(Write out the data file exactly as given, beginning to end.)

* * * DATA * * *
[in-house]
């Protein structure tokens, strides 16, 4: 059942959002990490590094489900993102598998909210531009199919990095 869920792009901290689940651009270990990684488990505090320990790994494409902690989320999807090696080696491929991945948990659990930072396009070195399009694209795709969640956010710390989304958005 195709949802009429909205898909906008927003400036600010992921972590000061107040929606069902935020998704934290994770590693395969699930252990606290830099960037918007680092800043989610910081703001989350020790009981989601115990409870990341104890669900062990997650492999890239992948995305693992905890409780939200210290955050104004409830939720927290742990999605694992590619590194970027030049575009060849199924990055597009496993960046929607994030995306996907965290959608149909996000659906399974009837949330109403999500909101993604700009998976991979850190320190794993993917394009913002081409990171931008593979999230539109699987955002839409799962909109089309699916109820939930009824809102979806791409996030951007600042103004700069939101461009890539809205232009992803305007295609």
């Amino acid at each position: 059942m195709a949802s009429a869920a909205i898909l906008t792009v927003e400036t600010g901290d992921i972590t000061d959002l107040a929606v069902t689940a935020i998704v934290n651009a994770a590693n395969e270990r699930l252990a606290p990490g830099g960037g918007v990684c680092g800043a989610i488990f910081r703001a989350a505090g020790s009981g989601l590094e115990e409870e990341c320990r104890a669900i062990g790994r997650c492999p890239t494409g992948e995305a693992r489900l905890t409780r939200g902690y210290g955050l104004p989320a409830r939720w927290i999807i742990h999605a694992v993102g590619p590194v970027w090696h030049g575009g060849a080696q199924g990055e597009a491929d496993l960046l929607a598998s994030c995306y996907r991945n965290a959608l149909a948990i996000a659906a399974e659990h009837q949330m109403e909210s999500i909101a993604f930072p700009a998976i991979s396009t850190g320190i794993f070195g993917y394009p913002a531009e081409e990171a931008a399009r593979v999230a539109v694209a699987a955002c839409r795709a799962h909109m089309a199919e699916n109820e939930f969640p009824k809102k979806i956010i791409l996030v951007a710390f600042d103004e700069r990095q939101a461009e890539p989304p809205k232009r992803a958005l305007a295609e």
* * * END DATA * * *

[in-house]
């Protein structure tokens, strides 16, 4: 059942959002990490590094489900993102598998909210531009199919990095 869920792009901290689940651009270990990684488990505090320990790994494409902690989320999807090696080696491929991945948990659990930072396009070195399009694209795709969640956010710390989304958005 195709949802009429909205898909906008927003400036600010992921972590000061107040929606069902935020998704934290994770590693395969699930252990606290830099960037918007680092800043989610910081703001989350020790009981989601115990409870990341104890669900062990997650492999890239992948995305693992905890409780939200210290955050104004409830939720927290742990999605694992590619590194970027030049575009060849199924990055597009496993960046929607994030995306996907965290959608149909996000659906399974009837949330109403999500909101993604700009998976991979850190320190794993993917394009913002081409990171931008593979999230539109699987955002839409799962909109089309699916109820939930009824809102979806791409996030951007600042103004700069939101461009890539809205232009992803305007295609």
């Amino acid at each position: 059942m195709a949802s009429a869920a909205i898909l906008t792009v927003e400036t600010g901290d992921i972590t000061d959002l107040a929606v069902t689940a935020i998704v934290n651009a994770a590693n395969e270990r699930l252990a606290p990490g830099g960037g918007v990684c680092g800043a989610i488990f910081r703001a989350a505090g020790s009981g989601l590094e115990e409870e990341c320990r104890a669900i062990g790994r997650c492999p890239t494409g992948e995305a693992r489900l905890t409780r939200g902690y210290g955050l104004p989320a409830r939720w927290i999807i742990h999605a694992v993102g590619p590194v970027w090696h030049g575009g060849a080696q199924g990055e597009a491929d496993l960046l929607a598998s994030c995306y996907r991945n965290a959608l149909a948990i996000a659906a399974e659990h009837q949330m109403e909210s999500i909101a993604f930072p700009a998976i991979s396009t850190g320190i794993f070195g993917y394009p913002a531009e081409e990171a931008a399009r593979v999230a539109v694209a699987a955002c839409r795709a799962h909109m089309a199919e699916n109820e939930f969640p009824k809102k979806i956010i791409l996030v951007a710390f600042d103004e700069r990095q939101a461009e890539p989304p809205k232009r992803a958005l305007a295609e």